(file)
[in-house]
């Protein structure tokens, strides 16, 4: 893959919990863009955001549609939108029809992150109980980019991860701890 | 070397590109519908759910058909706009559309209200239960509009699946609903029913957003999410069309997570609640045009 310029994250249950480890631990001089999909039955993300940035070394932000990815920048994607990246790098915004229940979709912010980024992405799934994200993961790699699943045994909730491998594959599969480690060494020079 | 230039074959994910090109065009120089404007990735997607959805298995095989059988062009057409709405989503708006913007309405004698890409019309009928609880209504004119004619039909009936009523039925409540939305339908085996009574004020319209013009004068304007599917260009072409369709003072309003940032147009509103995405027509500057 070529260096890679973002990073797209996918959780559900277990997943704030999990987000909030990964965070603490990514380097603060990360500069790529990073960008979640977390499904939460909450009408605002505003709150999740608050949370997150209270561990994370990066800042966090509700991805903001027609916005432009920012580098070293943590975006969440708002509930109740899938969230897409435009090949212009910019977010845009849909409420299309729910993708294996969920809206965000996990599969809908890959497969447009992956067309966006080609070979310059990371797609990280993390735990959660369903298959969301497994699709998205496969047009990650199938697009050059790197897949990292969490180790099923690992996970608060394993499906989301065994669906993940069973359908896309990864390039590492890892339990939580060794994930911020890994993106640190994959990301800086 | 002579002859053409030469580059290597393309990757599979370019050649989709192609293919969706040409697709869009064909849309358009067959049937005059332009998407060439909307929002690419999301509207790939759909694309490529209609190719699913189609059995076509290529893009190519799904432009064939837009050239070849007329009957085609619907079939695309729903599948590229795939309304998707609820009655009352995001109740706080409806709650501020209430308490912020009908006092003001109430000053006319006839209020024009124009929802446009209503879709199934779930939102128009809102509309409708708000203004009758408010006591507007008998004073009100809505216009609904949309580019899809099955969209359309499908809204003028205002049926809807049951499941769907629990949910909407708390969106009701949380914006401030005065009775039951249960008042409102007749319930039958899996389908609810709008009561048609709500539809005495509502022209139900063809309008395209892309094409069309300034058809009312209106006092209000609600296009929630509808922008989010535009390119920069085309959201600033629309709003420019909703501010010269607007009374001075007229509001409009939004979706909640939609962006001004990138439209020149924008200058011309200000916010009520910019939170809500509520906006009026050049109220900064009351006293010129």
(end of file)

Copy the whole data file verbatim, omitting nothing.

[in-house]
């Protein structure tokens, strides 16, 4: 893959919990863009955001549609939108029809992150109980980019991860701890 | 070397590109519908759910058909706009559309209200239960509009699946609903029913957003999410069309997570609640045009 310029994250249950480890631990001089999909039955993300940035070394932000990815920048994607990246790098915004229940979709912010980024992405799934994200993961790699699943045994909730491998594959599969480690060494020079 | 230039074959994910090109065009120089404007990735997607959805298995095989059988062009057409709405989503708006913007309405004698890409019309009928609880209504004119004619039909009936009523039925409540939305339908085996009574004020319209013009004068304007599917260009072409369709003072309003940032147009509103995405027509500057 070529260096890679973002990073797209996918959780559900277990997943704030999990987000909030990964965070603490990514380097603060990360500069790529990073960008979640977390499904939460909450009408605002505003709150999740608050949370997150209270561990994370990066800042966090509700991805903001027609916005432009920012580098070293943590975006969440708002509930109740899938969230897409435009090949212009910019977010845009849909409420299309729910993708294996969920809206965000996990599969809908890959497969447009992956067309966006080609070979310059990371797609990280993390735990959660369903298959969301497994699709998205496969047009990650199938697009050059790197897949990292969490180790099923690992996970608060394993499906989301065994669906993940069973359908896309990864390039590492890892339990939580060794994930911020890994993106640190994959990301800086 | 002579002859053409030469580059290597393309990757599979370019050649989709192609293919969706040409697709869009064909849309358009067959049937005059332009998407060439909307929002690419999301509207790939759909694309490529209609190719699913189609059995076509290529893009190519799904432009064939837009050239070849007329009957085609619907079939695309729903599948590229795939309304998707609820009655009352995001109740706080409806709650501020209430308490912020009908006092003001109430000053006319006839209020024009124009929802446009209503879709199934779930939102128009809102509309409708708000203004009758408010006591507007008998004073009100809505216009609904949309580019899809099955969209359309499908809204003028205002049926809807049951499941769907629990949910909407708390969106009701949380914006401030005065009775039951249960008042409102007749319930039958899996389908609810709008009561048609709500539809005495509502022209139900063809309008395209892309094409069309300034058809009312209106006092209000609600296009929630509808922008989010535009390119920069085309959201600033629309709003420019909703501010010269607007009374001075007229509001409009939004979706909640939609962006001004990138439209020149924008200058011309200000916010009520910019939170809500509520906006009026050049109220900064009351006293010129």